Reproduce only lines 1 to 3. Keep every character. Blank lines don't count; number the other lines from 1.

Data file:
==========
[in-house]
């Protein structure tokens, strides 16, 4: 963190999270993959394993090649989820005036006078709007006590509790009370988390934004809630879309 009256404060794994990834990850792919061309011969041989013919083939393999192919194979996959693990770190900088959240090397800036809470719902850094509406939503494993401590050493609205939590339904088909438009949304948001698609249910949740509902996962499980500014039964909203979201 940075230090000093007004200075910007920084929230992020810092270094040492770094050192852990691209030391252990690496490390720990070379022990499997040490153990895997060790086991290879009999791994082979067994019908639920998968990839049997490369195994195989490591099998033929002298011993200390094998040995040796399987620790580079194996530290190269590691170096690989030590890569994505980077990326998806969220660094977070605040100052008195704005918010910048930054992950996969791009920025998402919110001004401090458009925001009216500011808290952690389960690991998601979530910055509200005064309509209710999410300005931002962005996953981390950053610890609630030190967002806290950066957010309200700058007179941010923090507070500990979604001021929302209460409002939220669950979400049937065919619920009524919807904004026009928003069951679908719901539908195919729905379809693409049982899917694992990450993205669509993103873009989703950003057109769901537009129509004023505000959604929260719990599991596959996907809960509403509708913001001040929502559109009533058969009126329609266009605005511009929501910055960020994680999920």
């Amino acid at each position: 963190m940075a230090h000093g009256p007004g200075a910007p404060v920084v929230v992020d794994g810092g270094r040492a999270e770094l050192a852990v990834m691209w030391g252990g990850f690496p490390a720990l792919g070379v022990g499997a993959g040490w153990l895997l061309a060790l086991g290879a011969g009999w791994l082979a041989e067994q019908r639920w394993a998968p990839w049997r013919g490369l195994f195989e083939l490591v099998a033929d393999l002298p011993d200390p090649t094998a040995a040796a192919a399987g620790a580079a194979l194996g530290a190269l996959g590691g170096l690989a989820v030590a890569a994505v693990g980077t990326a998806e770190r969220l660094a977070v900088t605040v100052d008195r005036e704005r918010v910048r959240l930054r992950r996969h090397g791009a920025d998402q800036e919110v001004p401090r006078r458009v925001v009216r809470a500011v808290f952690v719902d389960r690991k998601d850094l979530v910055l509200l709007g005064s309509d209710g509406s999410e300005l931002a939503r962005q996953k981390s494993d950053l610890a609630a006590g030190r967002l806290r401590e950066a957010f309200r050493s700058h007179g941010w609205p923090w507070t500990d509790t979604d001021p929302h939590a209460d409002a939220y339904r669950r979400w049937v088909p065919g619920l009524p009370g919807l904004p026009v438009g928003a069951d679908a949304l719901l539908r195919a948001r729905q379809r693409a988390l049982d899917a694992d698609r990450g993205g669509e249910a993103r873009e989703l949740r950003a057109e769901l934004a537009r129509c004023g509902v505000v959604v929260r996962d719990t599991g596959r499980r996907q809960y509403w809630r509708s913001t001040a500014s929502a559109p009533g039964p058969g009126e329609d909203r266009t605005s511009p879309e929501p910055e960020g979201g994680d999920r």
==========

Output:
[in-house]
């Protein structure tokens, strides 16, 4: 963190999270993959394993090649989820005036006078709007006590509790009370988390934004809630879309 009256404060794994990834990850792919061309011969041989013919083939393999192919194979996959693990770190900088959240090397800036809470719902850094509406939503494993401590050493609205939590339904088909438009949304948001698609249910949740509902996962499980500014039964909203979201 940075230090000093007004200075910007920084929230992020810092270094040492770094050192852990691209030391252990690496490390720990070379022990499997040490153990895997060790086991290879009999791994082979067994019908639920998968990839049997490369195994195989490591099998033929002298011993200390094998040995040796399987620790580079194996530290190269590691170096690989030590890569994505980077990326998806969220660094977070605040100052008195704005918010910048930054992950996969791009920025998402919110001004401090458009925001009216500011808290952690389960690991998601979530910055509200005064309509209710999410300005931002962005996953981390950053610890609630030190967002806290950066957010309200700058007179941010923090507070500990979604001021929302209460409002939220669950979400049937065919619920009524919807904004026009928003069951679908719901539908195919729905379809693409049982899917694992990450993205669509993103873009989703950003057109769901537009129509004023505000959604929260719990599991596959996907809960509403509708913001001040929502559109009533058969009126329609266009605005511009929501910055960020994680999920």
């Amino acid at each position: 963190m940075a230090h000093g009256p007004g200075a910007p404060v920084v929230v992020d794994g810092g270094r040492a999270e770094l050192a852990v990834m691209w030391g252990g990850f690496p490390a720990l792919g070379v022990g499997a993959g040490w153990l895997l061309a060790l086991g290879a011969g009999w791994l082979a041989e067994q019908r639920w394993a998968p990839w049997r013919g490369l195994f195989e083939l490591v099998a033929d393999l002298p011993d200390p090649t094998a040995a040796a192919a399987g620790a580079a194979l194996g530290a190269l996959g590691g170096l690989a989820v030590a890569a994505v693990g980077t990326a998806e770190r969220l660094a977070v900088t605040v100052d008195r005036e704005r918010v910048r959240l930054r992950r996969h090397g791009a920025d998402q800036e919110v001004p401090r006078r458009v925001v009216r809470a500011v808290f952690v719902d389960r690991k998601d850094l979530v910055l509200l709007g005064s309509d209710g509406s999410e300005l931002a939503r962005q996953k981390s494993d950053l610890a609630a006590g030190r967002l806290r401590e950066a957010f309200r050493s700058h007179g941010w609205p923090w507070t500990d509790t979604d001021p929302h939590a209460d409002a939220y339904r669950r979400w049937v088909p065919g619920l009524p009370g919807l904004p026009v438009g928003a069951d679908a949304l719901l539908r195919a948001r729905q379809r693409a988390l049982d899917a694992d698609r990450g993205g669509e249910a993103r873009e989703l949740r950003a057109e769901l934004a537009r129509c004023g509902v505000v959604v929260r996962d719990t599991g596959r499980r996907q809960y509403w809630r509708s913001t001040a500014s929502a559109p009533g039964p058969g009126e329609d909203r266009t605005s511009p879309e929501p910055e960020g979201g994680d999920r």